Bowling Green State University

BGSU student Kyle Jumper-Smith organizes Project Feed Thy Neighbor in Detroit

From BGSU OFFICE OF MARKETING  COMMUNICATIONS Hailed as an economic boon for a struggling city, the rapidly progressing revitalization and gentrification of Detroit neighborhoods has had the unintended consequence of leaving many longtime residents feeling left behind and without ready access to food stores and other essential businesses. But Bowling Green State University  junior Kyle Jumper-Smith has not forgotten about his hometown. Inspired by those who have given generously to him, this summer he organized the second Project Feed Thy Neighbor for his neighborhood, the Cass Corridor. It was a day of empowerment providing food, fellowship and positivity. This year’s event fed 422 people through the help of many donors and 76 volunteers who manned grills, served food, greeted attendees and managed the lines. “It wasn’t just about giving out food but also about uplifting people,” said Jumper-Smith, an inclusive early childhood educationmajor and former Student Leadership Assistant (SLA) in the Center for Leadership . “We challenged our volunteers to reach out to talk with people about what was going on and give each person a positive message of empowerment and a hug. We wanted to create a loving space. “This was a great experience to see the BGSU community collaborate with other students from other institutions and promote positivity and love in a community that is being abandoned due to new business ventures,” he said. “We also had people from Michigan State University, Kentucky State University, Grand Valley State University, Morehouse College and my alma mater, Lewis Cass Technical High School.” He dedicated the event to his late grandmother. “She would have wanted me to do something like this,” he said. “I’m…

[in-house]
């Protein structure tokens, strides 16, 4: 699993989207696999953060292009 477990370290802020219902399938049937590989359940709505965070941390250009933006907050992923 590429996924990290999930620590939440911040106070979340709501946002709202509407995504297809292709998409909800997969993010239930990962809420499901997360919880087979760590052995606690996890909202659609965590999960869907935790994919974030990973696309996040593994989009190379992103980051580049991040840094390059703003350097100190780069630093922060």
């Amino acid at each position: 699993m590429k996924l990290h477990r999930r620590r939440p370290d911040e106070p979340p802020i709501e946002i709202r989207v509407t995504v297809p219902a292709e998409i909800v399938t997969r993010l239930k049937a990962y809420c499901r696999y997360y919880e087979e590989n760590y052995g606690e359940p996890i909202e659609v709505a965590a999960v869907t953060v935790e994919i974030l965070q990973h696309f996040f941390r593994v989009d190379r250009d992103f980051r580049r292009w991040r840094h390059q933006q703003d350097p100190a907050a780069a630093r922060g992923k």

Renovated BGSU Traditions buildings get positive reviews

By DAVID DUPONT BG Independent News Tom Gorman came into University Hall looking for his old window. The long-time Bowling Green State University employee and graduate had worked in University Hall a number of years ago, and he visited the now renovated space checking out where he used to sit in a tiny cubicle. The room on the first floor of the 102-year-old building is no longer cramped.  Now home to the Center for Community and Civic Engagement, it is open and full of light. This is the one, or maybe this one is the window, Gorman said, before wandering off to check out the rest of the renovated building and its neighbor Moseley Hall, where he had taken classes. Gorman was one of the employees and community members who strolled through the buildings Thursday during an open house. The public will have another chance to visit the two buildings Saturday (Aug. 12) from noon to 2 p.m. Tours begin at noon and 1 p.m. For her part V. Jane Rosser, the director of the Center for Community and Civic Engagement, said she liked having people like Gorman, “folks who know the building, who worked here, students, people who cleaned and folks from other units” drop by to look at the space. “They’ve been very impressed.” Rosser is impressed as well with the office’s new space. In the 10 or so years the center has been in existence, she said, it has bounced from building to building wherever there was empty office space. “All out of the way,” she said. Now the center is located in a place that’s easy…


Business Insider calls BGSU most affordable college in Ohio